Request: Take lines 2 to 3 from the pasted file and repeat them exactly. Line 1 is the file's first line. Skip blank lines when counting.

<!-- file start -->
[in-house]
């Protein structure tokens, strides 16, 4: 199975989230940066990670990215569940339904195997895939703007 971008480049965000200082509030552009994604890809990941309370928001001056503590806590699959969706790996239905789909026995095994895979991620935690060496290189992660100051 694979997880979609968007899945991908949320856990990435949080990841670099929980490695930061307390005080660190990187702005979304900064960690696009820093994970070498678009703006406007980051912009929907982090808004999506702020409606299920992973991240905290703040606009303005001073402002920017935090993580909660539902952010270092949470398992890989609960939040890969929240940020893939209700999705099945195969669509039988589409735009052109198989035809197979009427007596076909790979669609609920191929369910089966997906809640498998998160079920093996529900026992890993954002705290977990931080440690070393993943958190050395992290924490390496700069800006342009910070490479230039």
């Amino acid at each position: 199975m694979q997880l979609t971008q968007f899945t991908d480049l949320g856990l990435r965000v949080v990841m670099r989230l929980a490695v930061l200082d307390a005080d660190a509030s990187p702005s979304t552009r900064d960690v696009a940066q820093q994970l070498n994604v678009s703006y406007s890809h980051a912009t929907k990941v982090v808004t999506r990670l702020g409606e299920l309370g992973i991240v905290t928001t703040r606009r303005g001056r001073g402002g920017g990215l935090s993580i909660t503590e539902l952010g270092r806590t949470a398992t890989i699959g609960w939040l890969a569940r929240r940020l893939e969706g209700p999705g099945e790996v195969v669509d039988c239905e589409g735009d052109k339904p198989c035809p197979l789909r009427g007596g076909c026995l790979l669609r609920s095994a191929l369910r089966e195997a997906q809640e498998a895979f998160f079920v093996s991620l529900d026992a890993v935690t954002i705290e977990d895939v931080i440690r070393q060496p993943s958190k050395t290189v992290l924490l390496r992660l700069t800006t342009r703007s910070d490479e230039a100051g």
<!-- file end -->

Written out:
């Protein structure tokens, strides 16, 4: 199975989230940066990670990215569940339904195997895939703007 971008480049965000200082509030552009994604890809990941309370928001001056503590806590699959969706790996239905789909026995095994895979991620935690060496290189992660100051 694979997880979609968007899945991908949320856990990435949080990841670099929980490695930061307390005080660190990187702005979304900064960690696009820093994970070498678009703006406007980051912009929907982090808004999506702020409606299920992973991240905290703040606009303005001073402002920017935090993580909660539902952010270092949470398992890989609960939040890969929240940020893939209700999705099945195969669509039988589409735009052109198989035809197979009427007596076909790979669609609920191929369910089966997906809640498998998160079920093996529900026992890993954002705290977990931080440690070393993943958190050395992290924490390496700069800006342009910070490479230039």
């Amino acid at each position: 199975m694979q997880l979609t971008q968007f899945t991908d480049l949320g856990l990435r965000v949080v990841m670099r989230l929980a490695v930061l200082d307390a005080d660190a509030s990187p702005s979304t552009r900064d960690v696009a940066q820093q994970l070498n994604v678009s703006y406007s890809h980051a912009t929907k990941v982090v808004t999506r990670l702020g409606e299920l309370g992973i991240v905290t928001t703040r606009r303005g001056r001073g402002g920017g990215l935090s993580i909660t503590e539902l952010g270092r806590t949470a398992t890989i699959g609960w939040l890969a569940r929240r940020l893939e969706g209700p999705g099945e790996v195969v669509d039988c239905e589409g735009d052109k339904p198989c035809p197979l789909r009427g007596g076909c026995l790979l669609r609920s095994a191929l369910r089966e195997a997906q809640e498998a895979f998160f079920v093996s991620l529900d026992a890993v935690t954002i705290e977990d895939v931080i440690r070393q060496p993943s958190k050395t290189v992290l924490l390496r992660l700069t800006t342009r703007s910070d490479e230039a100051g």